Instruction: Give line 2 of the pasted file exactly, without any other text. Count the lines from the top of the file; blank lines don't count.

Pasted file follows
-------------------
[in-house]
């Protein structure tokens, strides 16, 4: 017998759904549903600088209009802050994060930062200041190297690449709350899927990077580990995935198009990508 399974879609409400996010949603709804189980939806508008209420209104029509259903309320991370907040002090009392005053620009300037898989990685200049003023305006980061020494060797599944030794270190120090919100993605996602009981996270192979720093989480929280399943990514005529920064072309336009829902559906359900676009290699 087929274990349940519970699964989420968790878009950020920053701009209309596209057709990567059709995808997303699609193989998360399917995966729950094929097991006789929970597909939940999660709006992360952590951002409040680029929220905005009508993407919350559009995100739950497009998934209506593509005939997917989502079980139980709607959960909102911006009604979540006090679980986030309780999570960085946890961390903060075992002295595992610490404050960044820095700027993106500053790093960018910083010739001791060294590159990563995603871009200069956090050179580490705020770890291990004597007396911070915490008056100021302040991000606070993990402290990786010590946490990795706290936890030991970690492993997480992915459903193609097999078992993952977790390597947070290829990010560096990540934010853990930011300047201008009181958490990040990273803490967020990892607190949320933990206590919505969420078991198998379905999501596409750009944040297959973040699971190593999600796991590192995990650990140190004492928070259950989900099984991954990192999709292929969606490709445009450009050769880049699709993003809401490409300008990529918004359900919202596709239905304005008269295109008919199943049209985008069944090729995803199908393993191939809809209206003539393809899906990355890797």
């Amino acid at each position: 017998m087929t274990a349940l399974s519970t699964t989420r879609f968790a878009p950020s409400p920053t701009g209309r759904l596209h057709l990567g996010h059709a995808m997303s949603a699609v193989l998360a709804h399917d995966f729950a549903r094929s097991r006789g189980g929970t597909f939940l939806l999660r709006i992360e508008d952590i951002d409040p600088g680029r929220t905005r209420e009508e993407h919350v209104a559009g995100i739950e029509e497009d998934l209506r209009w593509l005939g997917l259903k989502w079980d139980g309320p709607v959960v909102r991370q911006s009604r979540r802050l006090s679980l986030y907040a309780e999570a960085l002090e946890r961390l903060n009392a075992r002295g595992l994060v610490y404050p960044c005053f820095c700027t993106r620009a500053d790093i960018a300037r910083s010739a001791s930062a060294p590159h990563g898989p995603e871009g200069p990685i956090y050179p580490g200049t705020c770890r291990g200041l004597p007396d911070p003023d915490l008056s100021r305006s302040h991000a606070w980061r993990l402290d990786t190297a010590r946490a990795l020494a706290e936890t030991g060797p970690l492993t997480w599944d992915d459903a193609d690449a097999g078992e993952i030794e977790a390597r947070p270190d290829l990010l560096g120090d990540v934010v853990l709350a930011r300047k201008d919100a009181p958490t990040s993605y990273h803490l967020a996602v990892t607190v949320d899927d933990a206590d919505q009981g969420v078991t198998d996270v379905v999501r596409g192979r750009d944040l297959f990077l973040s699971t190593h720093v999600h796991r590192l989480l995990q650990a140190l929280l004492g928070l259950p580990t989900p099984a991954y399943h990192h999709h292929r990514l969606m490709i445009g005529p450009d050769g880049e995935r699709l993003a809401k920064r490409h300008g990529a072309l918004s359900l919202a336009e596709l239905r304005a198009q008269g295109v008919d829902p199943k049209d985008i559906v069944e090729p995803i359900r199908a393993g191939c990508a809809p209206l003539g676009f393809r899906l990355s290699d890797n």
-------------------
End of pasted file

């Protein structure tokens, strides 16, 4: 017998759904549903600088209009802050994060930062200041190297690449709350899927990077580990995935198009990508 399974879609409400996010949603709804189980939806508008209420209104029509259903309320991370907040002090009392005053620009300037898989990685200049003023305006980061020494060797599944030794270190120090919100993605996602009981996270192979720093989480929280399943990514005529920064072309336009829902559906359900676009290699 087929274990349940519970699964989420968790878009950020920053701009209309596209057709990567059709995808997303699609193989998360399917995966729950094929097991006789929970597909939940999660709006992360952590951002409040680029929220905005009508993407919350559009995100739950497009998934209506593509005939997917989502079980139980709607959960909102911006009604979540006090679980986030309780999570960085946890961390903060075992002295595992610490404050960044820095700027993106500053790093960018910083010739001791060294590159990563995603871009200069956090050179580490705020770890291990004597007396911070915490008056100021302040991000606070993990402290990786010590946490990795706290936890030991970690492993997480992915459903193609097999078992993952977790390597947070290829990010560096990540934010853990930011300047201008009181958490990040990273803490967020990892607190949320933990206590919505969420078991198998379905999501596409750009944040297959973040699971190593999600796991590192995990650990140190004492928070259950989900099984991954990192999709292929969606490709445009450009050769880049699709993003809401490409300008990529918004359900919202596709239905304005008269295109008919199943049209985008069944090729995803199908393993191939809809209206003539393809899906990355890797």